“And yet,” he told me, “I still found myself sneaking glances at my phone.” The personalized world of the screen somehow held a power over his attention that the child before him did not—even as she cried, “No! No! No!”
Personalization without Persons
Not long ago, a handwritten envelope, addressed to “The Crouch Family,” arrived in the mail. The letterforms had the exuberant artistry of a high schooler who likes to journal and send cards to her friends. The postmark was from a neighboring town. Who, I wondered, had taken the time to write us such a charming note?
Inside, written in the same friendly script on ruled yellow paper, was a note from “Sarah G.,” who turned out to be a regional representative for a window company. She had thoughtfully included her business card, with another hand-scrawled note in blue ink on the reverse, inviting me to call for a no-obligation quote.
It was only after much careful and suspicious inspection that I concluded, as you’ve already guessed, that every one of my neighbors had probably also received a handwritten letter from Sarah G. There was no imprint on the page from the pressure of a pen—her casual printing was a convincing forgery produced by a high-definition inkjet printer, employing advanced techniques to imitate a real person’s handwriting. Sarah G. had sent me a personalized letter—but not a personal one.
There is a consequential difference between personalized and personal. Personalized letters are sent by machines, not persons. Or they are sent by people so busy that they are functioning like machines—like the quick notes many American families inscribe on their holiday cards to far-flung friends.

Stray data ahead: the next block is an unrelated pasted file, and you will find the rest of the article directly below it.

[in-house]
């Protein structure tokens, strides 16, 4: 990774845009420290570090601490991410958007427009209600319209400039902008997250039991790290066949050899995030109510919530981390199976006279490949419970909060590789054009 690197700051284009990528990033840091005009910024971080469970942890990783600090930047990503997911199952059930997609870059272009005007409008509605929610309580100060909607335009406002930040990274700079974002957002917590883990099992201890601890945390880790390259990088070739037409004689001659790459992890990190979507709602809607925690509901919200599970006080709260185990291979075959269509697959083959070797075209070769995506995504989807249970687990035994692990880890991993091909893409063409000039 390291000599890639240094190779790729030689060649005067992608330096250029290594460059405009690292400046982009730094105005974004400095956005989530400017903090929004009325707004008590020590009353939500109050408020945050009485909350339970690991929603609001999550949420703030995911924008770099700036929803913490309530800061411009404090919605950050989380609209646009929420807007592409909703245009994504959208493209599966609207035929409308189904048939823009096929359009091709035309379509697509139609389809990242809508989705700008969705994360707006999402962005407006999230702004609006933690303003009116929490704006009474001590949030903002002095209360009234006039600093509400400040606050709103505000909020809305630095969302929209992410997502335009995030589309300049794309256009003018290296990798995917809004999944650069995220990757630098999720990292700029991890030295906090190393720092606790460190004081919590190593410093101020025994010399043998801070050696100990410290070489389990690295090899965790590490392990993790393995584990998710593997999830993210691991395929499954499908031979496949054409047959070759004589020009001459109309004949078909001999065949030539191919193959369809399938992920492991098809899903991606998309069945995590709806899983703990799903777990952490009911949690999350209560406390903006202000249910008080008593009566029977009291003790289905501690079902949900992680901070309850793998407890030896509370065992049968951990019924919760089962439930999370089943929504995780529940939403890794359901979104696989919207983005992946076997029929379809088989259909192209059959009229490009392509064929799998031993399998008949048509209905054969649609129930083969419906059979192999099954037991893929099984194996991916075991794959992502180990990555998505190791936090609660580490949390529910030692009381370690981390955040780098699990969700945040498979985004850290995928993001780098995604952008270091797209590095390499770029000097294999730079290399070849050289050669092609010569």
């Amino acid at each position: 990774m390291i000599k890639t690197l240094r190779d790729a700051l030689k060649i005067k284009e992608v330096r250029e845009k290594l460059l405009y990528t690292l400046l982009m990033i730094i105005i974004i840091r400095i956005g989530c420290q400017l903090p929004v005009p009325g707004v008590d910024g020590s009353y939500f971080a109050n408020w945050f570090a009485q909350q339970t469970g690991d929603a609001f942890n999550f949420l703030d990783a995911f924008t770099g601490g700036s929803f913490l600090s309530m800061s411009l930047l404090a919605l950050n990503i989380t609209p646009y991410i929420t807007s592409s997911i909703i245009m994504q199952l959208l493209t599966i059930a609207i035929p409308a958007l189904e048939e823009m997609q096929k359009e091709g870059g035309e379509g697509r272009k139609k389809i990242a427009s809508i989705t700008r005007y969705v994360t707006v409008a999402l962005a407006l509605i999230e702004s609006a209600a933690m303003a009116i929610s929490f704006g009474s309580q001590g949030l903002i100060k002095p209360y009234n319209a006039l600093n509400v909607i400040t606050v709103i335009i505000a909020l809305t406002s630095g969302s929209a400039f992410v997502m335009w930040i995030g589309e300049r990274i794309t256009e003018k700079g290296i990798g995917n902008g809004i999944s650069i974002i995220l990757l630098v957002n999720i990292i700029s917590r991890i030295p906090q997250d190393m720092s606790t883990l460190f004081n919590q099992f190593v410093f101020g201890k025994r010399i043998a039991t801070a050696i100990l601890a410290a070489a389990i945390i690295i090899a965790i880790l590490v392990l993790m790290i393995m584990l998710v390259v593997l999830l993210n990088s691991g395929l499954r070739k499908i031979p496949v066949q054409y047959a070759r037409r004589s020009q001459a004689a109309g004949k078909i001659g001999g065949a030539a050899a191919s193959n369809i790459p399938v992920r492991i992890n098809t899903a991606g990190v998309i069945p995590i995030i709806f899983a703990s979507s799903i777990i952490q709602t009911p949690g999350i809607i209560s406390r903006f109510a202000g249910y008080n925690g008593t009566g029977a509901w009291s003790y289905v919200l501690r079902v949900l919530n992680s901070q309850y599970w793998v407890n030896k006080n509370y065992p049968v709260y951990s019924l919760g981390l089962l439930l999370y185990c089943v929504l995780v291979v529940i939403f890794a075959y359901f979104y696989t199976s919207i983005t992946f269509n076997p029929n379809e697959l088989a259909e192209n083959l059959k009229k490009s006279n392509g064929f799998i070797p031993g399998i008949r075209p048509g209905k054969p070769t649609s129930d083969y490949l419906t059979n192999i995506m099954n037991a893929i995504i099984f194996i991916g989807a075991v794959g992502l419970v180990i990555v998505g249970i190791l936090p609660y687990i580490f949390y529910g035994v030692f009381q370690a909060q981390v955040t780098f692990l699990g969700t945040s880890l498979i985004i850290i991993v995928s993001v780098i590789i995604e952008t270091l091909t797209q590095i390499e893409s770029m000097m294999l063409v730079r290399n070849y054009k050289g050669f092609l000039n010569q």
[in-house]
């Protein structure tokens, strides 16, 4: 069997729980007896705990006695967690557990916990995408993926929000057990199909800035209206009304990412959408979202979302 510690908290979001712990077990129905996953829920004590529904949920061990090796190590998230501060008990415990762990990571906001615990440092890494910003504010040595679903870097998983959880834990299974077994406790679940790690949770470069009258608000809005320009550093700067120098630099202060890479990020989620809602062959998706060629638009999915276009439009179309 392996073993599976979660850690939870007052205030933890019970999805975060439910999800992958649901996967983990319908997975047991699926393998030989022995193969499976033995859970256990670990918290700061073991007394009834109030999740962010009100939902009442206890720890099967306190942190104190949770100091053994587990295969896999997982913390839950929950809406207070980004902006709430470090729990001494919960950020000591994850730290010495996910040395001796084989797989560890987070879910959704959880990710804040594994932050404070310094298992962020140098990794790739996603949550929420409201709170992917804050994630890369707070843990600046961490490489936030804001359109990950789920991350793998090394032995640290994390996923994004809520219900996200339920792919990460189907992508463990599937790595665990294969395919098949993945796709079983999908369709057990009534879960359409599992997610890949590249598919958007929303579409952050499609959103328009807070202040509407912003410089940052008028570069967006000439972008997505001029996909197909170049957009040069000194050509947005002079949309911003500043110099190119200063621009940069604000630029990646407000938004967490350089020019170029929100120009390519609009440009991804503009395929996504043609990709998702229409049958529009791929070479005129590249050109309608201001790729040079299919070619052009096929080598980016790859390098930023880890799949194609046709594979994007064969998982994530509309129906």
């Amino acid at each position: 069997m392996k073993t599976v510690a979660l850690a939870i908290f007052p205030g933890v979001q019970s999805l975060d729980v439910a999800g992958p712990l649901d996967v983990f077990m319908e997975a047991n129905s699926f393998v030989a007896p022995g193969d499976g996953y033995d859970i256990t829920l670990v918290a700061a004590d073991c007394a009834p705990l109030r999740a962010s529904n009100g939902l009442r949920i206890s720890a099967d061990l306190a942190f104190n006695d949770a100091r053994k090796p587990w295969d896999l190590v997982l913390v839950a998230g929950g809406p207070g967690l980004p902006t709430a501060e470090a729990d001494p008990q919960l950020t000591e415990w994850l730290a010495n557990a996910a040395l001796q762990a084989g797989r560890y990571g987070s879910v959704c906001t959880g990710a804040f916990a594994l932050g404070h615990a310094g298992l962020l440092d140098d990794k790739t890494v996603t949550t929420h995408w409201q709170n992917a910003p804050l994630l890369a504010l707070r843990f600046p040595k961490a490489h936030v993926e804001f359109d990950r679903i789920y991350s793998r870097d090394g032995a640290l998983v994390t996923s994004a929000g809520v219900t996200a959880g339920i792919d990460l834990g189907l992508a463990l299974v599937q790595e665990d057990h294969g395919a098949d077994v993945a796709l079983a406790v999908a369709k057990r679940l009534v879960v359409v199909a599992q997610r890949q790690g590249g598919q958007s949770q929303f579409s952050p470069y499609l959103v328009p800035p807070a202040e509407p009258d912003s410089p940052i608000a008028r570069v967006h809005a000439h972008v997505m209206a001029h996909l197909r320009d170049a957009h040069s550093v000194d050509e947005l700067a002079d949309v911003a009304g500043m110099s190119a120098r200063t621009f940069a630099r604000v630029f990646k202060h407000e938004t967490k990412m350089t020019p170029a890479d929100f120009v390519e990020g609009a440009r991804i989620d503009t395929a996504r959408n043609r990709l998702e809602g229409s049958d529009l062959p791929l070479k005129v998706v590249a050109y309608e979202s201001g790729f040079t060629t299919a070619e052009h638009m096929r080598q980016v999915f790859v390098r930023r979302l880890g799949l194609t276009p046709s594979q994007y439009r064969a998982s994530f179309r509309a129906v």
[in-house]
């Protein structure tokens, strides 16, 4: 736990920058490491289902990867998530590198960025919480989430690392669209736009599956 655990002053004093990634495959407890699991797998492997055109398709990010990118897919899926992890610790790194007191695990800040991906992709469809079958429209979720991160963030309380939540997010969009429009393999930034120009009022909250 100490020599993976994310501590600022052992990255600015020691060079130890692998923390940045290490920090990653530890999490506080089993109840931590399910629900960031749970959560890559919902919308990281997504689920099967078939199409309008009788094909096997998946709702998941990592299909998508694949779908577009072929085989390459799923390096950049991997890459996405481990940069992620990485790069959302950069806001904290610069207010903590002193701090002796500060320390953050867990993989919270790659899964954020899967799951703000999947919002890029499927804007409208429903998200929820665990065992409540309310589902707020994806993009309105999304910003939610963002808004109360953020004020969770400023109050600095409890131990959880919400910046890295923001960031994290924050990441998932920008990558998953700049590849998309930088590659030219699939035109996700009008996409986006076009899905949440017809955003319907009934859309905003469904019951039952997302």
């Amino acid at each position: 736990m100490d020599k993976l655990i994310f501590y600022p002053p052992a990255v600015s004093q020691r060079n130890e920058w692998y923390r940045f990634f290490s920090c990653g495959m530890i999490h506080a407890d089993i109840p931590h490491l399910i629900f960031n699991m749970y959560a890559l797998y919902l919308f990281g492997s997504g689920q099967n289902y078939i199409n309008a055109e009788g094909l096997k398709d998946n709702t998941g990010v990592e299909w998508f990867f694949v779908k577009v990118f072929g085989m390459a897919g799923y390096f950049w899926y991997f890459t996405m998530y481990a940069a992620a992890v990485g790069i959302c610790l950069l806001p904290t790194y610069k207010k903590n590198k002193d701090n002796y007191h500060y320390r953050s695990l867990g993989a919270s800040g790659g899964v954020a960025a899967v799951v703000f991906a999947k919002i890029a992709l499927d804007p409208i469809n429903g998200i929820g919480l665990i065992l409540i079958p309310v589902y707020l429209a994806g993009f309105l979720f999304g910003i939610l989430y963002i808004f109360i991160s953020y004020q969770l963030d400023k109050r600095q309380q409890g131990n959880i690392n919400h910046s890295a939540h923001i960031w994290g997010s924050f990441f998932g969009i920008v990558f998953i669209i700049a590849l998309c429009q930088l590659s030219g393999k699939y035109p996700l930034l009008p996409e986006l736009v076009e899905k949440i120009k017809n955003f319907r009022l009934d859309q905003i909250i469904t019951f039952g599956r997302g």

Sarah G.’s letter, though perhaps a bit creepy, may seem essentially benign. Like all the best advertising, it aimed to alert me to a product I might very well need. Her perfectly personalized messages were sent to certain homeowners, in a certain zip code, with a certain economic and social profile—the kind of people who not only desire new windows but can afford them.
Those of us who fit the profile are on the receiving end of a blizzard of personalization—promotional emails that reference prior purchases, eerily specific online ads for products we’ve been considering, app notifications timed to match the times of day we’re most likely to make a purchase. Is that such a bad thing? The more personalized our world becomes, it might seem, the more suited it is for our flourishing. And it is not just advertisers who tailor their offerings to our interests, needs, and identity. We do the same with our “curated” news feeds and carefully personalized home screens. All this personalization is exactly what makes our technology so alluring—enough to draw our attention away from even the most insistent one-year-old.
Table of Contents
1 What we thought we Wanted: The Loneliness of a Personalized World 3
2 Heart, Soul, Mind, Strength: What We've Forgotten About Being a Person 21
3 The Superpower Zone: How We Trade Personhood for Effortless Power 40
4 Modern Magic: The Ancient Roots of Our Tech Obsession 60
5 Money and Mammon: How Impersonal Power Rules Our World 71
6 Boring Robots: Why the Next Tech Revolution Will Succeed-and Also Fail 82
7 Intermission: The Body of the Messiah in the Emperor's Court 106
8 Exiting the Empire: Redemptive Moves for an Impersonal Age 121
9 From Devices to Instruments: Truly Personal Technology 131
10 From Family to Household: Living Together as Persons 150
11 From Charmed to Blessed: The Community of the Unuseful 170
12 The Chain of Persons 194